64.27 F
New York, US
September 22, 2023
English News

Crucial Brexit week may spark another mid-term election in UK

The drumbeat for another mid-term election grew louder on Monday as the Boris Johnson government and the opposition – including many ruling party rebel MPs – prepared for a week of Brexit endgame when Parliament re-opens on Tuesday.

Due to Parliament’s controversial prorogation at an earlier date, MPs opposed to Johnson’s version of Brexit have this week to legislate and ensure that the UK does not leave the EU on October 31 without an agreement. Courts are also due to hear challenges to the prorogation.

Labour leader Jeremy Corbyn called for an election, while rebel Conservative MPs have been told by party whips that they face de-selection as candidates at the next election if they voted against the government, raising stakes and forcing them to choose between country and conscience.

The UK last had a mid-term election in 2017, when the then Prime Minister, Theresa May, hoped to win a comfortable majority for her version of Brexit, but ended up losing the majority won in 2015 and forming a minority government with outside support.

The Johnson government currently has a majority of one in the House of Commons, placing politics around Brexit-related legislation on a knife-edge. Johnson will need the opposition Labour’s support as part of a two-thirds majority required to trigger the mid-term election.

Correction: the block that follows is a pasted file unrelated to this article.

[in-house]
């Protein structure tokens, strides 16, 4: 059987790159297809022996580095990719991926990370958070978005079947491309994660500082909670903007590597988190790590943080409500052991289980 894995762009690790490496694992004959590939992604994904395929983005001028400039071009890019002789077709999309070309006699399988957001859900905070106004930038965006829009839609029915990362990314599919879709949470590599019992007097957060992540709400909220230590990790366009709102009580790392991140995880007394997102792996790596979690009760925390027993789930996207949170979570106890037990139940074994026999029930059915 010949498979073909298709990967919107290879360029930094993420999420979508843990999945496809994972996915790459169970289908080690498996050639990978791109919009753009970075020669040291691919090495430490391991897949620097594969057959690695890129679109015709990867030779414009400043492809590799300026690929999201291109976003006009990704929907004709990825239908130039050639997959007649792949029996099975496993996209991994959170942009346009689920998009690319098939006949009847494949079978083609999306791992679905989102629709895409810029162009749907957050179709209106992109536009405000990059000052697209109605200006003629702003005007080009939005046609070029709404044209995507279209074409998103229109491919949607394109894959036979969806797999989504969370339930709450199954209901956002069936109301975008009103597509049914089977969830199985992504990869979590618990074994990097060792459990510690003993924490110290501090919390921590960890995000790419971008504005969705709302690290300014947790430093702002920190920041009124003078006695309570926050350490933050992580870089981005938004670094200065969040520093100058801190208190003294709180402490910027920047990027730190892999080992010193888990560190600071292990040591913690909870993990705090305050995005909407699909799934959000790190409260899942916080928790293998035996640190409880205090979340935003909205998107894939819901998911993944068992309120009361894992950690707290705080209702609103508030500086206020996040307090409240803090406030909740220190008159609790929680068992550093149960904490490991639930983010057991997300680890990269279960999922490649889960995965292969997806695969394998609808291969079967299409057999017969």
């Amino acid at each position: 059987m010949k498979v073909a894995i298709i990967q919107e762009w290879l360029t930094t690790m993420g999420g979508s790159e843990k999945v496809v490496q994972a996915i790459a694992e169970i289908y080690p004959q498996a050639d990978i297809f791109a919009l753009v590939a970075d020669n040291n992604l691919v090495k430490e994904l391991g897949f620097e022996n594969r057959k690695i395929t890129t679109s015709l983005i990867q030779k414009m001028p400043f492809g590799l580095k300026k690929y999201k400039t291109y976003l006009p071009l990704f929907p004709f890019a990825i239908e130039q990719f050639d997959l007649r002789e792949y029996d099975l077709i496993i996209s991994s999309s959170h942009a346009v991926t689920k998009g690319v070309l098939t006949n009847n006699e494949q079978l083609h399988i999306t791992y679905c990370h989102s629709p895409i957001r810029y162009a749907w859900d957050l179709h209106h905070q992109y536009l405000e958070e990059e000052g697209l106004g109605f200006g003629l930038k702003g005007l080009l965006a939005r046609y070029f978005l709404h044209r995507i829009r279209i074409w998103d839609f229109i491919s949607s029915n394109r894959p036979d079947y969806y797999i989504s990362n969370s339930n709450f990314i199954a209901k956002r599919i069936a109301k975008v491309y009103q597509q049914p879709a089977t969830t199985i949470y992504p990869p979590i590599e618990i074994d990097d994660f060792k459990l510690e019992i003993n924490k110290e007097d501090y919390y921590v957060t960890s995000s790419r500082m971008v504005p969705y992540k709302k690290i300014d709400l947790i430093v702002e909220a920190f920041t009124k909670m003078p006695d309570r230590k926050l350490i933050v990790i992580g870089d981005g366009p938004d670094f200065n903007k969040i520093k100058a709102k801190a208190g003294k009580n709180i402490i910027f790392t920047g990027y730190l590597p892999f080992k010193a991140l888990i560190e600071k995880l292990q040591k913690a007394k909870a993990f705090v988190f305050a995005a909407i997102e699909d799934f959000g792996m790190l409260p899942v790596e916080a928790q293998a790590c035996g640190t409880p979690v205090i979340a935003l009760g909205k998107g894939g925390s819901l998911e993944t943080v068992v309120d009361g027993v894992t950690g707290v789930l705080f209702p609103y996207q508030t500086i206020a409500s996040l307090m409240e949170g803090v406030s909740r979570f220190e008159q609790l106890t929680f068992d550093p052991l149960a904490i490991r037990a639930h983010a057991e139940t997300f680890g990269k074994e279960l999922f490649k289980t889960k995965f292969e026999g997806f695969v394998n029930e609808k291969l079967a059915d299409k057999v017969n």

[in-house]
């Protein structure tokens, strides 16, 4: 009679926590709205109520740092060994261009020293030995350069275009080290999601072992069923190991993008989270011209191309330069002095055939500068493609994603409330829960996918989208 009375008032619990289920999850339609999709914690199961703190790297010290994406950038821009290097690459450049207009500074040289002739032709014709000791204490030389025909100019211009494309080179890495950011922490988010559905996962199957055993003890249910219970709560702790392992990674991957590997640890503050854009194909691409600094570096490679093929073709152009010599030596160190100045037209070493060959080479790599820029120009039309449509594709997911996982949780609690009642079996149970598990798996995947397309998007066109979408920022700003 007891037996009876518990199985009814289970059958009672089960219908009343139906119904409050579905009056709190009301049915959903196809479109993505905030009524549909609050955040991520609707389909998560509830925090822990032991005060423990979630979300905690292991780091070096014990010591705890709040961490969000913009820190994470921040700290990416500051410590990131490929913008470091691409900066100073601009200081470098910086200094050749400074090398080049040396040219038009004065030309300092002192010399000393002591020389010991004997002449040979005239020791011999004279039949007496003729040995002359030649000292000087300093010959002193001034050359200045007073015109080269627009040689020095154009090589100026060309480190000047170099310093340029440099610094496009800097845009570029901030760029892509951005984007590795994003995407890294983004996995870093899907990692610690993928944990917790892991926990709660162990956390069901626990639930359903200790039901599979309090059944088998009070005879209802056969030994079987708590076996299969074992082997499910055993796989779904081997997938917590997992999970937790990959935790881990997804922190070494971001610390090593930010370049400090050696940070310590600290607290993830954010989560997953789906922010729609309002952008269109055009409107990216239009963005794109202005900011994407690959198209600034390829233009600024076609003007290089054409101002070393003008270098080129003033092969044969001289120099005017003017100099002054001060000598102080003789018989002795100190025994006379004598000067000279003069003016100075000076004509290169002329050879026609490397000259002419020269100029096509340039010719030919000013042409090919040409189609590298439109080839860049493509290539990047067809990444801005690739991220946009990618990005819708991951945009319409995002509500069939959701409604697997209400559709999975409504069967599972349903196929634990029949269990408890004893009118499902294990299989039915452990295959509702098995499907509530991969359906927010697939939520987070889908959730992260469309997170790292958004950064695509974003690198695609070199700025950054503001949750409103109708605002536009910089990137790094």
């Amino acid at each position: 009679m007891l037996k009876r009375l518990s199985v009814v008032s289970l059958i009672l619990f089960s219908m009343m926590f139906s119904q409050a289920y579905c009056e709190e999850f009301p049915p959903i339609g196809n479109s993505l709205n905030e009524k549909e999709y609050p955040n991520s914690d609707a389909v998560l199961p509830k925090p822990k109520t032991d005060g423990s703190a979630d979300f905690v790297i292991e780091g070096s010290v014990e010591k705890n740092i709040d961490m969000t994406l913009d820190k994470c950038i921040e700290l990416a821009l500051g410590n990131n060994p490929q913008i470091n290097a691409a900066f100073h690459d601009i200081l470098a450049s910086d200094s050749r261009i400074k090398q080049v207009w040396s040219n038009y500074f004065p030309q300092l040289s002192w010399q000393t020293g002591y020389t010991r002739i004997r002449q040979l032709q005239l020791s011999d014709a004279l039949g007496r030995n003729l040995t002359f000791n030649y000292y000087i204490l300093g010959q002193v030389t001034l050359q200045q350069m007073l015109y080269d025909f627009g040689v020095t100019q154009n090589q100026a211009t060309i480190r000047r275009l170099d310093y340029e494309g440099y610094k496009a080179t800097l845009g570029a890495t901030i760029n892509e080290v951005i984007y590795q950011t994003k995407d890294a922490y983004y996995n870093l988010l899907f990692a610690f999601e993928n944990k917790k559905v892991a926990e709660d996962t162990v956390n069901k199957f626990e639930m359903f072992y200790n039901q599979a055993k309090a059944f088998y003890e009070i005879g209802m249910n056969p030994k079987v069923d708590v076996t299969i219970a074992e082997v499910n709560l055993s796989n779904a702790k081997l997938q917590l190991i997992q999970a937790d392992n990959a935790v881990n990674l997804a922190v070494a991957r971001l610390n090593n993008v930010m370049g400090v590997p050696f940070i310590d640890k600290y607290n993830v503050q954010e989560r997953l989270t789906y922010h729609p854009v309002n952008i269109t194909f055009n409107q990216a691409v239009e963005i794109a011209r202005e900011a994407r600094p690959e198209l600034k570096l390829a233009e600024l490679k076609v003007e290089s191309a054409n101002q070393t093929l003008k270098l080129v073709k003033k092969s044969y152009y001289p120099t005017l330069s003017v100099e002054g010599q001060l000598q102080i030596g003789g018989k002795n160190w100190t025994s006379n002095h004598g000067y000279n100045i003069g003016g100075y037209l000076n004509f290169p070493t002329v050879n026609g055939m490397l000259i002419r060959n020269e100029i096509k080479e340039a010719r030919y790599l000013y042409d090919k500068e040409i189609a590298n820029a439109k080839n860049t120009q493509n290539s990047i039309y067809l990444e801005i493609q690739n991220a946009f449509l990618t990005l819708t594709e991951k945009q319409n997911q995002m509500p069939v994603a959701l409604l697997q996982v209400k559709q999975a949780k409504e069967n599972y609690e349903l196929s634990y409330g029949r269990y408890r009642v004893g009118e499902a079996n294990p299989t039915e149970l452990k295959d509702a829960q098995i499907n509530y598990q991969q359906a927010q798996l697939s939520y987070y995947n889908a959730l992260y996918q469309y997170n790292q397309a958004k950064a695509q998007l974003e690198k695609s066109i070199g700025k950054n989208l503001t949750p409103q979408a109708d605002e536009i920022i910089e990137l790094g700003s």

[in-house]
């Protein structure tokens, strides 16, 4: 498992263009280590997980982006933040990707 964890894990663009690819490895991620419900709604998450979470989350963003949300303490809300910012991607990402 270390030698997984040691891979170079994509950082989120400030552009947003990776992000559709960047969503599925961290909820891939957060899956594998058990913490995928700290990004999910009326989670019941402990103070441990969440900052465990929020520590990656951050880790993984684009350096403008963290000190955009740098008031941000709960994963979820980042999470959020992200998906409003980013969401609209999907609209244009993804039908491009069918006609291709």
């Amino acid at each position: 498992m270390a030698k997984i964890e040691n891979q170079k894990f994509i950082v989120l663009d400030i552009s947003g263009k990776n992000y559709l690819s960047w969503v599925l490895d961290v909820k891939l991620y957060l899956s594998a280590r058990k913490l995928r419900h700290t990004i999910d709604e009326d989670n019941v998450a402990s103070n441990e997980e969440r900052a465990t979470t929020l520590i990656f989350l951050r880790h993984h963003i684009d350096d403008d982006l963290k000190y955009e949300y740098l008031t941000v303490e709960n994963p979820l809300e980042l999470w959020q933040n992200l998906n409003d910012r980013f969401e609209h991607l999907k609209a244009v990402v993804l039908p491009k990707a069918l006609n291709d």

Corbyn made his plans for the week clear in a speech on Monday: “So, first we must come together to stop no deal. This week could be our last chance. We are working with other parties to do everything necessary to pull our country back from the brink”.

“Then we need a general election. When a government finds itself without a majority the solution is not to undermine democracy. The solution is to let the people decide, and call a general election”.There is intense politicking within the ruling Conservative party, with David Gauke, senior cabinet minister in the May government, alleging that Johnson wants to ‘purge’ rebels MPs who oppose his version of Brexit, particularly the no-deal option.

Gauke told BBC: “I don’t think there seems to be a huge effort to persuade people to support the government this week. They seem quite prepared for a rebellion and then to purge those who support the rebellion from the party.”

According to him, the Johnson government is “almost goading people into voting against” it to pave the way for a general election, adding that he would be prepared to lose his job to vote against the no-deal option: “I have to put what I consider to be the national interest first.”

Developments since Johnson took over as prime minister in July suggest that the key point of contention has moved from ‘Brexit or no-Brexit’ to ‘Brexit with or without an agreement’. The no-deal option is considered economically an act of grave self-harm for the country, but one that Johnson is pushing partly as a negotiating position with EU leaders in Brussels.

First Published: Sep 02, 2019 18:32 IST

Related posts

Cops issue new appeal to find James Bond guns stolen in London heist

On Punjab

Justin Trudeau slams US Capitol chaos, calls it ‘an attack on democracy’

On Punjab

Soon-to-be-mom Kareena Kapoor enjoys mother Babita’s ‘haath ka maalish’, see pic

On Punjab